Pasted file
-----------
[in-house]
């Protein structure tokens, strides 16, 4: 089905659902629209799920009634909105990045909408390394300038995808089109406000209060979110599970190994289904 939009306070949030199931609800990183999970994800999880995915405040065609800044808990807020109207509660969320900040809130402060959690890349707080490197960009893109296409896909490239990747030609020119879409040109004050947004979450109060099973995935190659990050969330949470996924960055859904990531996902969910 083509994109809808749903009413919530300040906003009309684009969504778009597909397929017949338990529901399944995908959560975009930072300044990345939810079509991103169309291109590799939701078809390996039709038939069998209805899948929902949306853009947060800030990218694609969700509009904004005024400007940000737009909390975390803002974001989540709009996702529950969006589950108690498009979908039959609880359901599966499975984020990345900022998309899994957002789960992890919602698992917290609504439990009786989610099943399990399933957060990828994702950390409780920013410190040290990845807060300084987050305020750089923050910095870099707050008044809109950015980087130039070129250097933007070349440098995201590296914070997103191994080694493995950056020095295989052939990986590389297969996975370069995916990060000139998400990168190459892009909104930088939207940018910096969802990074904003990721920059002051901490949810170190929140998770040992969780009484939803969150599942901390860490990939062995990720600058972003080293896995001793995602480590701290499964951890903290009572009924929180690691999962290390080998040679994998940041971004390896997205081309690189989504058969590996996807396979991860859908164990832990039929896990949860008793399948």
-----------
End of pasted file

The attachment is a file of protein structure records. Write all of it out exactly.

[in-house]
């Protein structure tokens, strides 16, 4: 089905659902629209799920009634909105990045909408390394300038995808089109406000209060979110599970190994289904 939009306070949030199931609800990183999970994800999880995915405040065609800044808990807020109207509660969320900040809130402060959690890349707080490197960009893109296409896909490239990747030609020119879409040109004050947004979450109060099973995935190659990050969330949470996924960055859904990531996902969910 083509994109809808749903009413919530300040906003009309684009969504778009597909397929017949338990529901399944995908959560975009930072300044990345939810079509991103169309291109590799939701078809390996039709038939069998209805899948929902949306853009947060800030990218694609969700509009904004005024400007940000737009909390975390803002974001989540709009996702529950969006589950108690498009979908039959609880359901599966499975984020990345900022998309899994957002789960992890919602698992917290609504439990009786989610099943399990399933957060990828994702950390409780920013410190040290990845807060300084987050305020750089923050910095870099707050008044809109950015980087130039070129250097933007070349440098995201590296914070997103191994080694493995950056020095295989052939990986590389297969996975370069995916990060000139998400990168190459892009909104930088939207940018910096969802990074904003990721920059002051901490949810170190929140998770040992969780009484939803969150599942901390860490990939062995990720600058972003080293896995001793995602480590701290499964951890903290009572009924929180690691999962290390080998040679994998940041971004390896997205081309690189989504058969590996996807396979991860859908164990832990039929896990949860008793399948």